There was discussion about the DfE and the civil service within it and how unresponsive it is to MPs questions which I thought begged the question if they don't listen to you how can we expect them to listen to us!
The third speaker was for me a disappointment. An American, Dr Jenna a paediatrician, launched into her work on human investment in America(It was the longitudinal High Scope study) and of course mentioned her 'award winning book'. I think the turn off for me and many others was the neuroscientific explanations for unlocking the potential of babies learning. It was all delivered so quickly even I only caught half of it.
After further discussions when the APPG members were asking lots of questions or responding to items in the chat, the meeting finished, all wrapped up in an hour.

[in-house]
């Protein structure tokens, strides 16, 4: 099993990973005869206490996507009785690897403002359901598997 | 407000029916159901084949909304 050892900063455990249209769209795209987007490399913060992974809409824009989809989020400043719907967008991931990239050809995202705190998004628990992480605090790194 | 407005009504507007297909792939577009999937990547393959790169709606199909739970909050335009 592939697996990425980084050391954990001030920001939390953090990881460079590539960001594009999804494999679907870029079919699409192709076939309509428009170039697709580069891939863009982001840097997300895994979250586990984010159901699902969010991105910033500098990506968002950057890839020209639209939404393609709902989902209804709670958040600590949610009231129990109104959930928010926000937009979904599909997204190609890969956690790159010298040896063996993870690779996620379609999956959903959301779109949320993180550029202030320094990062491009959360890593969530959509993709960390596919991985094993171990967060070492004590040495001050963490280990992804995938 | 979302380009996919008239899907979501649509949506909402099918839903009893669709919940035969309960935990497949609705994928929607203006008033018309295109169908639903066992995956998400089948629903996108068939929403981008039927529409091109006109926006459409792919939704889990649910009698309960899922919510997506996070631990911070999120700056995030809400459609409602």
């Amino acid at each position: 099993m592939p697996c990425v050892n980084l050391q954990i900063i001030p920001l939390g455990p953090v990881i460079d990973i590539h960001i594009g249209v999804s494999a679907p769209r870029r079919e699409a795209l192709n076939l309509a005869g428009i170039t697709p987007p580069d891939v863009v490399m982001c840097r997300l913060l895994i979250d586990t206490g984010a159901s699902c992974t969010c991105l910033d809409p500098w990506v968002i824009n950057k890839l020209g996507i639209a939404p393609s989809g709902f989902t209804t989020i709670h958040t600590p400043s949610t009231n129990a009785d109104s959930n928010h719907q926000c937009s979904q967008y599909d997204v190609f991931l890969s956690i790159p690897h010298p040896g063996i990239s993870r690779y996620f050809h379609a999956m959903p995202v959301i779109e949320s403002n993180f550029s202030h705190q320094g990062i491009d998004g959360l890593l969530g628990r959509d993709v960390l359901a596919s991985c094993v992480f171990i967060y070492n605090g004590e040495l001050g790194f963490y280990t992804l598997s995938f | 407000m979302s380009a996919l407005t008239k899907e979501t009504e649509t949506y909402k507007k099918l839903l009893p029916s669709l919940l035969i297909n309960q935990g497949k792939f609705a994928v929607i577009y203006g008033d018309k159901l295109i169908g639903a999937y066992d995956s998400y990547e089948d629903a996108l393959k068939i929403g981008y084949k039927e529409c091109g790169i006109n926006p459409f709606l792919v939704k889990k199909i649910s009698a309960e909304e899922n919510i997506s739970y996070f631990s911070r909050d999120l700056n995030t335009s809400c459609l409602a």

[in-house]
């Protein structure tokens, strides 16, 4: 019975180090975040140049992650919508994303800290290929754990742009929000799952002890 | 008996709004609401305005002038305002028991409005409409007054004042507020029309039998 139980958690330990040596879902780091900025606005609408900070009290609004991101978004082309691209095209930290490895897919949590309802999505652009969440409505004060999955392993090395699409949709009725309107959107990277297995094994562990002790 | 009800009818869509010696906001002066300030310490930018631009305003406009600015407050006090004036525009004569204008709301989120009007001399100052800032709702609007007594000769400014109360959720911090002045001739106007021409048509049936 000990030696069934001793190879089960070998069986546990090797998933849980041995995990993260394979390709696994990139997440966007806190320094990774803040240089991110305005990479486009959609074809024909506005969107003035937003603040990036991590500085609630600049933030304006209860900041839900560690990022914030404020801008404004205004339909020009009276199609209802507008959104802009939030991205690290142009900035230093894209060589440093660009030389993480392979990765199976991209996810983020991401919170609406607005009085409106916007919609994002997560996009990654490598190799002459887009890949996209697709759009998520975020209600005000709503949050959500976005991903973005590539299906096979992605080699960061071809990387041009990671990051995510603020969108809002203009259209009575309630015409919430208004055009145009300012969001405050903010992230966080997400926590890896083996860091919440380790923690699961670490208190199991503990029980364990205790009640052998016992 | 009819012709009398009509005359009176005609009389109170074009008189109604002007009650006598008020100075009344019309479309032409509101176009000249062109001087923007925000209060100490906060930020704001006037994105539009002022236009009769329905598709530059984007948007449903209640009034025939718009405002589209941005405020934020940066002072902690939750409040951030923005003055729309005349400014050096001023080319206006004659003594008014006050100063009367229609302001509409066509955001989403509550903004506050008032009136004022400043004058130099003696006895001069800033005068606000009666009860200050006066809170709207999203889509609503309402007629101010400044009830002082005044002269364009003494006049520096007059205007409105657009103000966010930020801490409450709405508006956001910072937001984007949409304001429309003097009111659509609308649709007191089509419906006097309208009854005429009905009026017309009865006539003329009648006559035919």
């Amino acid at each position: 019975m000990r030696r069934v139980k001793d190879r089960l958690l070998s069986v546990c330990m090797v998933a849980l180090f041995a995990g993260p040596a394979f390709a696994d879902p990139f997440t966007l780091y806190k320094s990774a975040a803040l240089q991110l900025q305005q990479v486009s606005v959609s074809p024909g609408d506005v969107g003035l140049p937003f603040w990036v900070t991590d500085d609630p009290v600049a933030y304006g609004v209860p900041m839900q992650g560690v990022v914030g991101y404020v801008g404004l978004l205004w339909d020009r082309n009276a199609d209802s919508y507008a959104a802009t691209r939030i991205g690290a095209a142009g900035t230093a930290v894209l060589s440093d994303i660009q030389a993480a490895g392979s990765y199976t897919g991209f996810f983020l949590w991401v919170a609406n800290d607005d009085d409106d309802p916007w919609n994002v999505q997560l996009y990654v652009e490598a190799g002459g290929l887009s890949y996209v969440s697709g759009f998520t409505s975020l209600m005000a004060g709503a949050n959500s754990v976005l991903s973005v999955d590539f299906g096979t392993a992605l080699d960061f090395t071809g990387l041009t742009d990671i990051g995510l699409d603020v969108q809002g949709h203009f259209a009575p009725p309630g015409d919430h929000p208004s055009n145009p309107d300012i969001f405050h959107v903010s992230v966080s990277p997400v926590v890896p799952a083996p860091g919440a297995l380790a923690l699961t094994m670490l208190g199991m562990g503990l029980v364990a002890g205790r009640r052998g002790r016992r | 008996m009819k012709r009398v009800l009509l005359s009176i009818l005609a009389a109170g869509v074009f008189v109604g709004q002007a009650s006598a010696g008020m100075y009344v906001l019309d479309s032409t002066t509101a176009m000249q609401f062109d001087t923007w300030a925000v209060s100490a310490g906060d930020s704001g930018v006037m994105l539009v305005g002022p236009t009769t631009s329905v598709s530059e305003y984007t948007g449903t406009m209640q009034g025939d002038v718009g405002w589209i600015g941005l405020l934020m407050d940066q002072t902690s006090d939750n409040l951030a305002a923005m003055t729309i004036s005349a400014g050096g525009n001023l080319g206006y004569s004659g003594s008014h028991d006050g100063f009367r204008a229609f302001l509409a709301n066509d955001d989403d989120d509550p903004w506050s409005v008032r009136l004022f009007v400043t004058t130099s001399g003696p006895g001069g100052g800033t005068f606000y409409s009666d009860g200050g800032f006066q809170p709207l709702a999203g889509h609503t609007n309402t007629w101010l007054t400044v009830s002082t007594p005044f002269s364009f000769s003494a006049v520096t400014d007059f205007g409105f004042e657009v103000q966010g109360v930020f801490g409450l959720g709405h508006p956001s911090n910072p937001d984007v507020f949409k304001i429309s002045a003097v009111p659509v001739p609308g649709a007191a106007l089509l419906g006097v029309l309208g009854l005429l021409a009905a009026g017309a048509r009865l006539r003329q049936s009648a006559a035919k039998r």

Was it useful?Yes, I think was. Would I attend again?Yes, I would.
The APPG are an informal back bench committee from the Commons and House of Lords and as a committee have no formal powers as a Select Committee has. However they all sit in their respective House and by being in dialogue directly with people from the early years community on a regular basis surely they must be able speak with a clearer understanding on the issues we all currently face? The MPs attending were clearly impressed by the degree of professionalism amongst the educator participants and became very open to supporting the re-framing of education from a value-led, professional starting point.
The early years community is fragmented by all the different types of settings and funding, i.e. PVI or grant maintained and of course by the different pedagogies (those 'alternative narratives') we embrace in our principles and practice. These are all reflected in the ever increasing number of 'bodies' representing specific areas of early years and whilst I know they are extremely supportive to their membership in offering training and network opportunities they do rather keep us all separated.